Evan Boudreau, The Catholic Register

Evan Boudreau, The Catholic Register

Evan is a news reporter for The Catholic Register who graduated from Ryerson University's Bachelor of Journalism program with a major in newspaper and minor in English.

Byline appearances include The Hockey News, Fully Loaded, The Gravenhurst Banner, Classicboat Magazine and The Community Press.

Click here to send him an email.

TORONTO - Students from Toronto’s Loretto College School and surrounding high schools joined together to Give Peace a Dance.

About 300 people filled Loretto College’s auditorium on March 7 to promote awareness about violence against youth, bask in the talents of students and raise funds for the Plan Canada Because I am a Girl initiative.

“It’s a safe-school campaign against youth violence in and around school communities,” said Paulina Onilla, a youth worker at Loretto College who first organized the event seven years ago. “We invite our fellow schools from different parts of the city to come and join us on the campaign and create awareness that they are their schools and they need to take them back in terms of safety.”

TORONTO - Like any adolescent Brother Emile grew up full of wonder, questions and a desire to answer what had otherwise been unknown to him. While the topics varied, his exploration of one, the Taizé Community in France, left a permanent impression on the then 17-year-old Canadian.

Brother Emile shared his story on March 7 surrounded by members of Toronto’s Catholic school board before facilitating a Taizé prayer service at St. Clare’s Church.

Beamsville, Ont.'s St. John Catholic Elementary School is one of 12 schools from across the country that will enhance its technological capabilities thanks to a $20,000 grant from Best Buy Canada.

The money will be used to upgrade outdated technology at the school in the small town located just west of St. Catharines, Ont.

"We are very excited and we think it is going to be very beneficial to our students," said Michael Maiorano, Grade 5 teacher at St. John. "Technology is always going out and you always need new technology and we think that is beneficial to our students."

Premier Dalton McGuinty’s public call for the province’s teachers to “do their part” in helping slay Ontario’s deficit will only harm the bargaining process, says the head of the Catholic teachers’ union.  

In a recent YouTube video appearance, McGuinty asked Ontario teachers to accept a two-year wage freeze and a modified sick-leave plan in an effort to reduce the $16 billion provincial deficit in a way that preserves small class sizes and all-day kindergarten.

TORONTO - For the 15th year in a row Canadian and American youths joined together for a day of love, laughter and lifting the Lord higher in their hearts.

Held on March 3 at the Metro Toronto Convention Centre, this year’s Lift Jesus Higher Youth Rally combined loud music, modern technology and religious testimony, all in an attempt to engage the 1,300 in attendance.

The youth rally was just one aspect of the annual Lift Jesus Higher Rally. It also caters to adults, and this year had to turn people away at the door because it was at capacity.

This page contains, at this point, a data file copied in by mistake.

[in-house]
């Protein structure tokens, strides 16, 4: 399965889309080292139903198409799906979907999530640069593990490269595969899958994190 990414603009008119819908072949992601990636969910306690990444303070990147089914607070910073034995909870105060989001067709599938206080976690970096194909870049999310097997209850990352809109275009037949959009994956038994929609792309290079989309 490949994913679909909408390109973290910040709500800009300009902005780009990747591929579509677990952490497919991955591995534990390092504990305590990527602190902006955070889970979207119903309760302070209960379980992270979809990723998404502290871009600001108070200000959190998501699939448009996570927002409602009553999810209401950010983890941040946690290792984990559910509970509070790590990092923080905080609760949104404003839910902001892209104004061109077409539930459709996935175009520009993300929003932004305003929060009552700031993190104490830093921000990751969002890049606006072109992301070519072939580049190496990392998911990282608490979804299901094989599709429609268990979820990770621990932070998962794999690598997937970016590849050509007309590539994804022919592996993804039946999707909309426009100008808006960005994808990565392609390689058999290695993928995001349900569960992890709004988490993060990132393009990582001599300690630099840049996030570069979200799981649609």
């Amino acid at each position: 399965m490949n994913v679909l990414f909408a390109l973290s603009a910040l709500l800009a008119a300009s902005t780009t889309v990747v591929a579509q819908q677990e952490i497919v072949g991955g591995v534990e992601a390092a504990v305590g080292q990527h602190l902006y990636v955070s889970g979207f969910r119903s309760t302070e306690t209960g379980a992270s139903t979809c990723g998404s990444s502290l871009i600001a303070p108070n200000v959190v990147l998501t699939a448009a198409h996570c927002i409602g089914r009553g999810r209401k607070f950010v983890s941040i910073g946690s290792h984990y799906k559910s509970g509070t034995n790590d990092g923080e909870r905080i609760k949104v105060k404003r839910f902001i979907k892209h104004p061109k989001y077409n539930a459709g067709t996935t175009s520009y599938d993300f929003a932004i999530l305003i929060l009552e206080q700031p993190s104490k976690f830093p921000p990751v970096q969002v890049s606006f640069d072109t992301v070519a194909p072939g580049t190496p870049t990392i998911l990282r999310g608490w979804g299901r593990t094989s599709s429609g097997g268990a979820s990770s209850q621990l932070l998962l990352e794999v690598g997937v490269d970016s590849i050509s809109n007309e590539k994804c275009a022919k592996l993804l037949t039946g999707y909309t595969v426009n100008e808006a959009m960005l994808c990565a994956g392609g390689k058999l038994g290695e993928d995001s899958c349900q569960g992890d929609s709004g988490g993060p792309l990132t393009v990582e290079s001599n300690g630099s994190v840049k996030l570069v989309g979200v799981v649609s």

Mississauga, Ont. - Wrapping your head around a number like 13 million can be a daunting task to say the least. But one history teacher from St. Marcellinus Secondary School is trying to make such a figure a reality for students while at the same time teaching them about the Holocaust.

It’s been three years since Susan Carey initiated The Penny Project, which aims to collect and roll one penny for each of the lives lost in the Holocaust.  The money, all $130,000, will be used to fund genocide education programs.

TORONTO - A Toronto parishioner who wishes to remain anonymous has committed to matching up to $650,000 of donations collected during ShareLife’s 2012 campaign.

“We have a parishioner in the archdiocese  of Toronto who has come forward to offer to match all new and increased gifts to the ShareLife campaign this year,” said ShareLife’s executive director Arthur Peters. “This person’s only goal is to see the campaign succeed.”

After educating Catholic youth for 60 years in the Strathcona Park community in Kingston, Ont., the doors to St. Paul Catholic Elementary School, among others, may permanently close following the local school board’s accommodation review process.

But there is a voice to St. Paul which is not letting the school be put to rest quietly. Shortly after word filtered out in 2011 that St. Paul could be among the schools targetted for closure by the Algonquin and Lakeshore Catholic District School Board, Sarah Mignault and several other concerned community members began the Save St. Paul Action Committee.

About 900 guests filled all four halls inside Hamilton’s Carmen’s Banquet Centre Feb. 25 to sip cocktails, enjoy a four-course meal and bust a move at the Bishop’s Charities Dinner Dance.

The annual event with Bishop Douglas Crosby helps raise money for a number of charities.

Organized by the Knights of Columbus’ Fred Miscio, with help from fellow members, this year marked the 27th anniversary of the annual event which Miscio coined successful as always.

The London District Catholic School Board will be holding an input session Feb. 29 allowing community members a voice on the values, vision and mission of the Catholic education system.

“We thought the best way to see if we are on track was to go back to our various constituencies and let them tell us how they think we are doing,” said Philip Squire, chair of the London Catholic board. “The challenge will be to talk to people about expectation versus what reality is.”